Liz Harris, aka Grouper, is the queen of local ambiance. When she performs, Harris more often than not chooses to sit on the floor, legs crisscrossed, effect pedals spilled out in front her, using her hands to loop, twist, warm and cool her variety of ethereal tones.
Liz Harris, aka Grouper, is the queen of local ambiance.
When she performs, Harris more often than not chooses to sit on the floor, legs crisscrossed, effect pedals spilled out in front her, using her hands to loop, twist, warm and cool her variety of ethereal tones. While the setup simultaneously establishes closeness and openness, the soundscapes of Harris’ Grouper begin as they take off into the hazy world of their own, leaving the willing listener either enveloped or feeling slightly confused or (more often than not) both.
Grouper is the imagination of one woman translated into ambient sound and accentuated with hushed yet powerful vocals. Harris doesn’t seem to be in a hurry to please anyone. She does things at her own pace, which gives her music a refreshing feeling of open time.
Harris’ anonymity in song is echoed by her recording history. She came out with a CD-R called Grouper in 2005, which was the unassuming genesis of her band. That same year Harris released Way Their Crept on Free Porcupine Records.
Harris released songs as they came to her whether it was a 3-inch or a 12-inch or whatever other format she could find. Grouper’s music is released when it needs to be and not under any time constraints or by anyone else’s coaxing.
Because of the “when the moment’s right” release schedule of her music, Harris has had ample time for musical collaborations.
In 2006, she collaborated with Xiu Xiu to release Creepshow, 2007 found the re-release of Way Their Crept and the onset of 2008 turned out her most accessible album yet, Dragging a Dead Deer Up a Hill.
The comparisons made to Grouper do not seem to do her justice. And it really is all about “seeming” and “perception.” How things seem and how things are perceived in Grouper’s music makes comparisons fruitless. She may seem to be shoe-gaze, My Bloody Valentine and have the voice of a more spacey and floaty Vashti Bunyan, but it is all forgotten when something new starts.
The ability Harris has to lose people in song is her true gift. It is where comparisons die away and it is left up to the listener and musician to experience together. And this seems appropriate, as Harris grew up in a Northern Californian commune inspired by the philosophy of Armenian mystic G.I. Gurdjieff. The commune was known as the “Group,” thus the aptly titled Grouper would follow many years later.
“I was getting these e-mails from [Eva Saelens of Inca Ore] about being lost in Mexico,” says Harris about her split CD with Inca Ore, and the subsequent move up to Portland. “She had gone on a purposely unplanned and unfunded trip, with fevers, feeling alternately happy and alone in an unknown place. I was up here in Portland in the winter, feeling very alone in a new place, but more internally alone I think; alone with people all around, looking for my neighbor’s cat that had disappeared mysteriously, out on its own journey.”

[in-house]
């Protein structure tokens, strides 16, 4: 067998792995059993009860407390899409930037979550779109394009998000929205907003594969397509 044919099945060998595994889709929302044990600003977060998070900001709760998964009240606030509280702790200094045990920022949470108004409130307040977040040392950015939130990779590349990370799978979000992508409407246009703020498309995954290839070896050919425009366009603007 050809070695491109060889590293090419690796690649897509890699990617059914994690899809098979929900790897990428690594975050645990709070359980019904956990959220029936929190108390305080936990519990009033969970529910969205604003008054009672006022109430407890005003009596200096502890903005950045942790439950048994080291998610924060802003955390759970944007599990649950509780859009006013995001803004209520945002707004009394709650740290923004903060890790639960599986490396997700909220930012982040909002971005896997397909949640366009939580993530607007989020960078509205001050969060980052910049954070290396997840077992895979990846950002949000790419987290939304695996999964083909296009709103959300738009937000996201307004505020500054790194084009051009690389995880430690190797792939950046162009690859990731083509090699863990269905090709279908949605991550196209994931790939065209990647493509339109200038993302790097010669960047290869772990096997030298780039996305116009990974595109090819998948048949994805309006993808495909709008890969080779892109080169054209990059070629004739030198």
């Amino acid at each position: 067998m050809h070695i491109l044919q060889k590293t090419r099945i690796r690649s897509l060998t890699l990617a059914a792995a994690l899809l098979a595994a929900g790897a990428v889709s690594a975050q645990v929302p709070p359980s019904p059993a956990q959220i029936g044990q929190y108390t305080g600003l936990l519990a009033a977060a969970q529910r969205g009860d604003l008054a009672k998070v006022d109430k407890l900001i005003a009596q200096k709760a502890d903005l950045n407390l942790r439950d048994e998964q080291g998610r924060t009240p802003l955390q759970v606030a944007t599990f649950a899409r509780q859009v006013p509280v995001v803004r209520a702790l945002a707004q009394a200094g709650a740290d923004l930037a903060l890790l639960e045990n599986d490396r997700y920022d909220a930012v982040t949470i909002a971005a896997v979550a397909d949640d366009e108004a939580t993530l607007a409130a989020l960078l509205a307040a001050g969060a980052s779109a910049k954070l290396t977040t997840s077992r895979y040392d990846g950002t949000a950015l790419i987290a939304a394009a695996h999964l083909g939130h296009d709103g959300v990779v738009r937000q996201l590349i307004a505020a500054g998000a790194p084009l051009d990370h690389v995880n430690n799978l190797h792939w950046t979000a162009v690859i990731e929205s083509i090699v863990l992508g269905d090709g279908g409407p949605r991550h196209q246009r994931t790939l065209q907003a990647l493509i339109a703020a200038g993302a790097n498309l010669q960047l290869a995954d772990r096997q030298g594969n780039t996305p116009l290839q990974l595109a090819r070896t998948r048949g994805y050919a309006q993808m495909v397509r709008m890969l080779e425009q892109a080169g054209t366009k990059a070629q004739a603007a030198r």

And this is ultimately what Grouper’s sound is like: different people on different journeys, just happening upon each other at a fork in each other’s wanderings.
When on stage, Grouper is like a hermit’s dwelling being turned inside out and displayed to an audience. There is very little movement from Harris when she sings. The noise becomes the movement.
“It felt worse,” Harris continues about the genesis of her music, “like a bad spell that was sweeping things around me, a part of me, the cat, Eva, off to somewhere dark, portal-like, possibly not in the same plane as everything else, someplace we’d have to find our way back from, and all the looking I might do wouldn’t help because they, it, we weren’t even really here. Some sort of spirit wrangling would have to happen, something mysterious that would have to be learned. With all this weighing together, I felt like symbols were combining to make this common shape. Something dark, feminine, powerful, trying to work itself out of some hole, to fight against itself and build up to someplace new.”
And there will always be someplace new to discover in Grouper’s songs. They have a lasting quality that never seems to evoke the same image twice, never seems to allow a listener the same experience as they’ve had before with the same song.
Harris is set to go on tour with Animal Collective soon, thus the anonymity that she has cherished may be forcecd to adapt to wider audiences. However, it can by said with fair certainty that, regardless of the venue, Grouper’s songs will maintain the ethereal quality that has pulled them out of the bedroom and gradually into the limelight.